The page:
Perth-based children's theatre company Barking Gecko approached me in 2010 with an interest in adapting my picture book The Red Tree as a stage play involving live performances, music, song, puppetry and an innovative set design featuring revolving platforms, echoing the strange emotional cylces outlined in the original story. I met with a very enthusiastic John Sheedy and Gypsy Taylor (who also worked a little on the film adaptation of The Lost Thing), who had already developed some innovative concepts. The Red Tree is a challenging book to adapt: the original illustrations deal with large shifts of space and time, without much explanatory context to guide a reader/audience, in an attempt to capture feelings of depression, loneliness and emotional disorientation. It is also a very 'silent' work, with characters who do not speak, or have a particular identity. John and Gypsy successfully solved these problems by translating each scene into a new, original form, as well as introducing new elements of music and physical performance.
This is the second time The Red Tree has been adapted for stage, after a very different production in 2004 as part of Queensland's Out of the Box Festival.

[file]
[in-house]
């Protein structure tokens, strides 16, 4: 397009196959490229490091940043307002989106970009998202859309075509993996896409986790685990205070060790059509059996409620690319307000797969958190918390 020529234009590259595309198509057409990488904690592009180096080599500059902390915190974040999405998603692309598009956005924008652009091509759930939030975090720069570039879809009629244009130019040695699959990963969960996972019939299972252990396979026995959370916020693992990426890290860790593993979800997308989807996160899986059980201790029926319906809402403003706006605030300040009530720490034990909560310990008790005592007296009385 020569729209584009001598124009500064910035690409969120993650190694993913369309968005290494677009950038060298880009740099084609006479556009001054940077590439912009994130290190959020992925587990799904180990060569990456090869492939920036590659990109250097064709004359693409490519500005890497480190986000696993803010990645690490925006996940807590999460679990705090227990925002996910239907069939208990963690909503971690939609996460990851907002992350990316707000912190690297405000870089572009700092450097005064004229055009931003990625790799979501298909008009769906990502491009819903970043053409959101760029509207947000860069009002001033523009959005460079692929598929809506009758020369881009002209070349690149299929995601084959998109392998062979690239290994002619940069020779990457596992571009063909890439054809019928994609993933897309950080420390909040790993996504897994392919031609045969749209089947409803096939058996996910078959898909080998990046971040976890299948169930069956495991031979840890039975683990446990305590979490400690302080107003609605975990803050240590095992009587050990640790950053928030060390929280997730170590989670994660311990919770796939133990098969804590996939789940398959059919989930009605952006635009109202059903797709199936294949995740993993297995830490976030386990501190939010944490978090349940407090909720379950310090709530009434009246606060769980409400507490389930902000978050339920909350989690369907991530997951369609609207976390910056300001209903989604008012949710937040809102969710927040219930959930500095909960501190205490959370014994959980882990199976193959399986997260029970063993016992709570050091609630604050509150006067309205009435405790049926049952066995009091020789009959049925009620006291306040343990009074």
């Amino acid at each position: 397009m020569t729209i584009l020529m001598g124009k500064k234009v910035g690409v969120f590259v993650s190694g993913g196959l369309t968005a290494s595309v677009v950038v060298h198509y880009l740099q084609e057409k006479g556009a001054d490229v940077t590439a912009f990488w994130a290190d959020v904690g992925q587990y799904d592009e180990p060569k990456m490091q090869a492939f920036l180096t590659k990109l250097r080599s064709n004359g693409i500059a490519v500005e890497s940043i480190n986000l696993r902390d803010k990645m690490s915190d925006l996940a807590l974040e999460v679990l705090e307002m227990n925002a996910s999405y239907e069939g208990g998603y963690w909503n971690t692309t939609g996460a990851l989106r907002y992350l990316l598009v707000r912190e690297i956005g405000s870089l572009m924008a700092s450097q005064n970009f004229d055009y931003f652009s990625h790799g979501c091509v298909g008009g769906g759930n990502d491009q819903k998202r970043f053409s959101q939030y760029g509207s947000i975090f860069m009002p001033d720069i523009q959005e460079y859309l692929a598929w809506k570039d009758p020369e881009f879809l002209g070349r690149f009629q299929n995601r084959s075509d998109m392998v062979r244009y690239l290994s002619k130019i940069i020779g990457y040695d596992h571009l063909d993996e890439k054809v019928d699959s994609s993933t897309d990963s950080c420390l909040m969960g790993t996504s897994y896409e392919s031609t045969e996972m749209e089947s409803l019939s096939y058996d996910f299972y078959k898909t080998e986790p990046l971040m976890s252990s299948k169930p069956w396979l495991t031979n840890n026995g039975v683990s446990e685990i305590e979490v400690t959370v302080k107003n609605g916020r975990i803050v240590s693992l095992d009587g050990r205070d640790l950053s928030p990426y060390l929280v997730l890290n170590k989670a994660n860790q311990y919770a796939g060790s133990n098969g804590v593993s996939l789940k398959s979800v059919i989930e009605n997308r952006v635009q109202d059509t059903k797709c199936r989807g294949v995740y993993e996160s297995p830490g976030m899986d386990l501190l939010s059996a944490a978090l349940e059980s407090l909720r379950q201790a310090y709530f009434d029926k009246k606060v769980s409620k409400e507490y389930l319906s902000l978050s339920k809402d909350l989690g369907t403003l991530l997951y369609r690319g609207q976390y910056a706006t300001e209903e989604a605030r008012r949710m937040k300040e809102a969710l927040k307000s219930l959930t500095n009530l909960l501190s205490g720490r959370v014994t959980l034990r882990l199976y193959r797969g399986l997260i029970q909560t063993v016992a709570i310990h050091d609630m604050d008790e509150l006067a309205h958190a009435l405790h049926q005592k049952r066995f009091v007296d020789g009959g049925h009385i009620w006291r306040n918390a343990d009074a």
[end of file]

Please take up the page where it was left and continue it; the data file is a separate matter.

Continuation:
Subiaco Arts Centre, Perth, July 2011
Prendivile Performing Arts Centre, August 2011
Cast & Crew
Directed by: John Sheedy
Production Design: Gypsy Taylor
Lighting Design: Matthew Marshall
Sound Design: Kingsley Reeve
Production Manager: Genevieve Jones
Performed by: Ella Hetherington
Composer, Musicians: Dylan Hooper, Clint Bracknell and David Salvaire
Official site: Barking Gecko Theatre Company
Youtube: a behind the scenes look at Barking Gecko's adaptation of The Red Tree.
Sometimes you just don't know what to do... performer Ella Hetherington tries to speak on behalf of a mouthless puppet.
Ella Hetheringtion as 'the girl' experiences a nautical calamity: segements of a rotating stage fold up to form a boat and wavy ocean.
Boom! Bap! Pow! (Dylan Hooper, Clint Bracknell and David Salvaire) perform a dynamic live soundtrack, a little like knowing chorus figures giving form to each 'landscape'.
Things go from bad to worse: black leaves raining down from the darkness above.
Sometimes you wait and wait and wait: chalking time on a small clockwork carousel.